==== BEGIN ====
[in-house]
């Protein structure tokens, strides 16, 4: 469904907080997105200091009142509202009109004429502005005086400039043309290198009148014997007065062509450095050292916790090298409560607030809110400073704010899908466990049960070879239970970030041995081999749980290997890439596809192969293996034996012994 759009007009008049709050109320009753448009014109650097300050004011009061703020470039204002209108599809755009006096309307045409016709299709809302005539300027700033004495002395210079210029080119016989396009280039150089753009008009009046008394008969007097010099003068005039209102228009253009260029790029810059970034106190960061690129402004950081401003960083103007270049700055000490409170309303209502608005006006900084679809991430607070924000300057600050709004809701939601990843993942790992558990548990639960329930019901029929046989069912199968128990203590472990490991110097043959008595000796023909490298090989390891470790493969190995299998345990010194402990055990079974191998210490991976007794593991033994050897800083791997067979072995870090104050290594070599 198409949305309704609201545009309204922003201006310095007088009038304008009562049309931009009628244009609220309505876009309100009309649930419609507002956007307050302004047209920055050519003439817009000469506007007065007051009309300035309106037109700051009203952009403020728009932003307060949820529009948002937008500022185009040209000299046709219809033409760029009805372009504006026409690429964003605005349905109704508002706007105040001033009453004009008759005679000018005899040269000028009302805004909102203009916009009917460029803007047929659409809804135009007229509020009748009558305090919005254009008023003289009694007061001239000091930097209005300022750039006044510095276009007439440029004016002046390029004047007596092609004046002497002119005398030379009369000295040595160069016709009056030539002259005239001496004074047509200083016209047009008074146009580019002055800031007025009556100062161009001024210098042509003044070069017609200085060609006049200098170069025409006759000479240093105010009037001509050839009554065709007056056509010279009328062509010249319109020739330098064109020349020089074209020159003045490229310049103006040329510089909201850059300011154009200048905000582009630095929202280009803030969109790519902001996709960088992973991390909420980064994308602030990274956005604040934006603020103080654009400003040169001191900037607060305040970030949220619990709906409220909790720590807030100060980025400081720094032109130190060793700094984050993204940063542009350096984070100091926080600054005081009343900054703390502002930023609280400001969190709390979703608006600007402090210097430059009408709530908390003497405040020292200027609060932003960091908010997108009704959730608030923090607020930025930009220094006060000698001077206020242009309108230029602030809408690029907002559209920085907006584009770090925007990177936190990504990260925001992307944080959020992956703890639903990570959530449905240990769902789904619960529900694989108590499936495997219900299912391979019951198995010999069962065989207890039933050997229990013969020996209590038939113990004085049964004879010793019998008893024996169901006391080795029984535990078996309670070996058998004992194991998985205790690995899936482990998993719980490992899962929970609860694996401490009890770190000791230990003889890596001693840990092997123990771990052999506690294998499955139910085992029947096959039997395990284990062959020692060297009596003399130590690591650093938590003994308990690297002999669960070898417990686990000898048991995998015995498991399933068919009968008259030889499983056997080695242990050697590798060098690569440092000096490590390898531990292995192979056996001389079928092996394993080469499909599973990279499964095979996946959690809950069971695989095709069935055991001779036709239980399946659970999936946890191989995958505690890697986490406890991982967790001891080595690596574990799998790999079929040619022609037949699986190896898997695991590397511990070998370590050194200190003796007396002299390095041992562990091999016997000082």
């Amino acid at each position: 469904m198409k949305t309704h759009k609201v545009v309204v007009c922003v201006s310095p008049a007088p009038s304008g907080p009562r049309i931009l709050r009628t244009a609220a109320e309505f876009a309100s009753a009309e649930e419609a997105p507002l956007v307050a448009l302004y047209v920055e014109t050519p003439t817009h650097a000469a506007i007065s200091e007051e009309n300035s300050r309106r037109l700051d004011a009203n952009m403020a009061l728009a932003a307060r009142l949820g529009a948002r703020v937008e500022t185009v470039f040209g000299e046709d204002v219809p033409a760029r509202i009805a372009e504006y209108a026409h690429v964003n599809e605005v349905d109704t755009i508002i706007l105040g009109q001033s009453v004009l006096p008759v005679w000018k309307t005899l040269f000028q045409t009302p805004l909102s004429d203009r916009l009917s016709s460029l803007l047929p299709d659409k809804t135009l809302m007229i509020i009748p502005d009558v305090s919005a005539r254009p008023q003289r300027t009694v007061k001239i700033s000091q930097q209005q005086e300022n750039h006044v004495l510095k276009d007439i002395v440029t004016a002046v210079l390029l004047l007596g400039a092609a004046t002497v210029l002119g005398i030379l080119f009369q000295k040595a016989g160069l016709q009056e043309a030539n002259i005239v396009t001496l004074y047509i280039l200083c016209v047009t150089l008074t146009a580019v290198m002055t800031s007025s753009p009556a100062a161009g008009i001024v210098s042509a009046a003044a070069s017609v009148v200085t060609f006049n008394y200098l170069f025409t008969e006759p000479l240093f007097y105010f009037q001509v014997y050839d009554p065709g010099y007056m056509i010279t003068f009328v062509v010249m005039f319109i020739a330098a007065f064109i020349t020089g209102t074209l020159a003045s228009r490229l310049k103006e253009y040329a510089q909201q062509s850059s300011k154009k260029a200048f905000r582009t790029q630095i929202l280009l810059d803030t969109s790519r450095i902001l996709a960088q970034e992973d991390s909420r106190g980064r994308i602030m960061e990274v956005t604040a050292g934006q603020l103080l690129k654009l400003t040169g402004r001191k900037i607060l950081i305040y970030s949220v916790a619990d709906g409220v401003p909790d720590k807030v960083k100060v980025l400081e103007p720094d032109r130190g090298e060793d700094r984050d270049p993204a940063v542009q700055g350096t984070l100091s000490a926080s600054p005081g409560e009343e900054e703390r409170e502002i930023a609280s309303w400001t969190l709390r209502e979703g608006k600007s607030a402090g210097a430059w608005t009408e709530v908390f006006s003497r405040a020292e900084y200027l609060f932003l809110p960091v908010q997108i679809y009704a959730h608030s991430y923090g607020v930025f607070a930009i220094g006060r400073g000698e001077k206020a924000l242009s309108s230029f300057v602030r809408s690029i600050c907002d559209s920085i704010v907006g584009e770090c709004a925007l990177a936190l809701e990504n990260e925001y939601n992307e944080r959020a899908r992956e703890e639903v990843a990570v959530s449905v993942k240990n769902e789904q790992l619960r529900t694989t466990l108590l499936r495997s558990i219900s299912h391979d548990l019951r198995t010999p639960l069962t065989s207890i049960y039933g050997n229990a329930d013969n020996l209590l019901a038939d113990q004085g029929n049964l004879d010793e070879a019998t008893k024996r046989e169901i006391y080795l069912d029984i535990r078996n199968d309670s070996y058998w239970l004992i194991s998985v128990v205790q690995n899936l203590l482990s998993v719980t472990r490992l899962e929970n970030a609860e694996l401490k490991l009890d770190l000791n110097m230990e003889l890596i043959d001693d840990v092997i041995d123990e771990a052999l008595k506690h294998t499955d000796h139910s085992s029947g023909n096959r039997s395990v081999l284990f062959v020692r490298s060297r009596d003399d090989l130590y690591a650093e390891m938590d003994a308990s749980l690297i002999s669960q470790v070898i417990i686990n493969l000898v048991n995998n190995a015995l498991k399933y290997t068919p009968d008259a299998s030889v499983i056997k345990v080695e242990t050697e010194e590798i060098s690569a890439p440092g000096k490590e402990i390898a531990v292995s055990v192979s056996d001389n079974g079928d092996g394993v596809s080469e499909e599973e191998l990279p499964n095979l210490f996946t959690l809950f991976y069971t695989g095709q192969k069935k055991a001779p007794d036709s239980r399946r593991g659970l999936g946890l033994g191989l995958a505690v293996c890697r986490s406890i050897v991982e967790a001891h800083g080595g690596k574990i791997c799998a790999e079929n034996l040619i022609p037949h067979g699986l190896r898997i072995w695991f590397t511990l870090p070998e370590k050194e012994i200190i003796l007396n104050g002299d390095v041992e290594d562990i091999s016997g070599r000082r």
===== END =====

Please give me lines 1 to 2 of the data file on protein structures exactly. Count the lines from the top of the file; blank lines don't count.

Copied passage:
[in-house]
């Protein structure tokens, strides 16, 4: 469904907080997105200091009142509202009109004429502005005086400039043309290198009148014997007065062509450095050292916790090298409560607030809110400073704010899908466990049960070879239970970030041995081999749980290997890439596809192969293996034996012994 759009007009008049709050109320009753448009014109650097300050004011009061703020470039204002209108599809755009006096309307045409016709299709809302005539300027700033004495002395210079210029080119016989396009280039150089753009008009009046008394008969007097010099003068005039209102228009253009260029790029810059970034106190960061690129402004950081401003960083103007270049700055000490409170309303209502608005006006900084679809991430607070924000300057600050709004809701939601990843993942790992558990548990639960329930019901029929046989069912199968128990203590472990490991110097043959008595000796023909490298090989390891470790493969190995299998345990010194402990055990079974191998210490991976007794593991033994050897800083791997067979072995870090104050290594070599 198409949305309704609201545009309204922003201006310095007088009038304008009562049309931009009628244009609220309505876009309100009309649930419609507002956007307050302004047209920055050519003439817009000469506007007065007051009309300035309106037109700051009203952009403020728009932003307060949820529009948002937008500022185009040209000299046709219809033409760029009805372009504006026409690429964003605005349905109704508002706007105040001033009453004009008759005679000018005899040269000028009302805004909102203009916009009917460029803007047929659409809804135009007229509020009748009558305090919005254009008023003289009694007061001239000091930097209005300022750039006044510095276009007439440029004016002046390029004047007596092609004046002497002119005398030379009369000295040595160069016709009056030539002259005239001496004074047509200083016209047009008074146009580019002055800031007025009556100062161009001024210098042509003044070069017609200085060609006049200098170069025409006759000479240093105010009037001509050839009554065709007056056509010279009328062509010249319109020739330098064109020349020089074209020159003045490229310049103006040329510089909201850059300011154009200048905000582009630095929202280009803030969109790519902001996709960088992973991390909420980064994308602030990274956005604040934006603020103080654009400003040169001191900037607060305040970030949220619990709906409220909790720590807030100060980025400081720094032109130190060793700094984050993204940063542009350096984070100091926080600054005081009343900054703390502002930023609280400001969190709390979703608006600007402090210097430059009408709530908390003497405040020292200027609060932003960091908010997108009704959730608030923090607020930025930009220094006060000698001077206020242009309108230029602030809408690029907002559209920085907006584009770090925007990177936190990504990260925001992307944080959020992956703890639903990570959530449905240990769902789904619960529900694989108590499936495997219900299912391979019951198995010999069962065989207890039933050997229990013969020996209590038939113990004085049964004879010793019998008893024996169901006391080795029984535990078996309670070996058998004992194991998985205790690995899936482990998993719980490992899962929970609860694996401490009890770190000791230990003889890596001693840990092997123990771990052999506690294998499955139910085992029947096959039997395990284990062959020692060297009596003399130590690591650093938590003994308990690297002999669960070898417990686990000898048991995998015995498991399933068919009968008259030889499983056997080695242990050697590798060098690569440092000096490590390898531990292995192979056996001389079928092996394993080469499909599973990279499964095979996946959690809950069971695989095709069935055991001779036709239980399946659970999936946890191989995958505690890697986490406890991982967790001891080595690596574990799998790999079929040619022609037949699986190896898997695991590397511990070998370590050194200190003796007396002299390095041992562990091999016997000082």